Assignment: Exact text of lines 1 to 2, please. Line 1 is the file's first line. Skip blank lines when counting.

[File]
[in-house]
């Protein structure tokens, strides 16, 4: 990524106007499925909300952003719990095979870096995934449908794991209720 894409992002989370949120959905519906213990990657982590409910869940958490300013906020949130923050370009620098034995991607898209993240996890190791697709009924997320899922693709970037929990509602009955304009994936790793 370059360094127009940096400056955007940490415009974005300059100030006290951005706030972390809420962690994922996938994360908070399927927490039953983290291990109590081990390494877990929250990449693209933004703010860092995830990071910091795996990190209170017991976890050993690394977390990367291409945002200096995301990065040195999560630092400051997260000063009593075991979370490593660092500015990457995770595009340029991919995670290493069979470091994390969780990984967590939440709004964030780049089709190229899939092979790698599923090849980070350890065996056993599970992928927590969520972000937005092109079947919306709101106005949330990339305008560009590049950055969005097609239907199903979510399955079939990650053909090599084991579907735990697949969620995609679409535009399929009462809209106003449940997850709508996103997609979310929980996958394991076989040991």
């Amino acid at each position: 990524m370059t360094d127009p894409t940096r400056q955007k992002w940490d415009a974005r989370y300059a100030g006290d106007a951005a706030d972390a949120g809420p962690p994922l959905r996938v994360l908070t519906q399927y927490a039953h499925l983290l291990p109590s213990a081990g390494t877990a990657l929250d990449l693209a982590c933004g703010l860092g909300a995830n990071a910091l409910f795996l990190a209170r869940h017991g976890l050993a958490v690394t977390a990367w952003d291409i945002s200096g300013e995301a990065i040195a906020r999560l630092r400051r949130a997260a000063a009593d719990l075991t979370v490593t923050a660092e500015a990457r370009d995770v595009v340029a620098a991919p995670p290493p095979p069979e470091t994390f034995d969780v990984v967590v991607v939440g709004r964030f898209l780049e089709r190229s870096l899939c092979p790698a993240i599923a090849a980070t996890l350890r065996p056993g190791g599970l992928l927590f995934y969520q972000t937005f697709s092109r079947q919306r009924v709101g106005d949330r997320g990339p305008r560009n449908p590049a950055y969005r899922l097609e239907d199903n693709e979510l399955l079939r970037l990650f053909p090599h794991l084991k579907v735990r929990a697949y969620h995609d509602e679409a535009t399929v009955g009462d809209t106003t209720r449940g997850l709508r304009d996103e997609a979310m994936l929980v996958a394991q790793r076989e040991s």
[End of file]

[in-house]
């Protein structure tokens, strides 16, 4: 990524106007499925909300952003719990095979870096995934449908794991209720 894409992002989370949120959905519906213990990657982590409910869940958490300013906020949130923050370009620098034995991607898209993240996890190791697709009924997320899922693709970037929990509602009955304009994936790793 370059360094127009940096400056955007940490415009974005300059100030006290951005706030972390809420962690994922996938994360908070399927927490039953983290291990109590081990390494877990929250990449693209933004703010860092995830990071910091795996990190209170017991976890050993690394977390990367291409945002200096995301990065040195999560630092400051997260000063009593075991979370490593660092500015990457995770595009340029991919995670290493069979470091994390969780990984967590939440709004964030780049089709190229899939092979790698599923090849980070350890065996056993599970992928927590969520972000937005092109079947919306709101106005949330990339305008560009590049950055969005097609239907199903979510399955079939990650053909090599084991579907735990697949969620995609679409535009399929009462809209106003449940997850709508996103997609979310929980996958394991076989040991």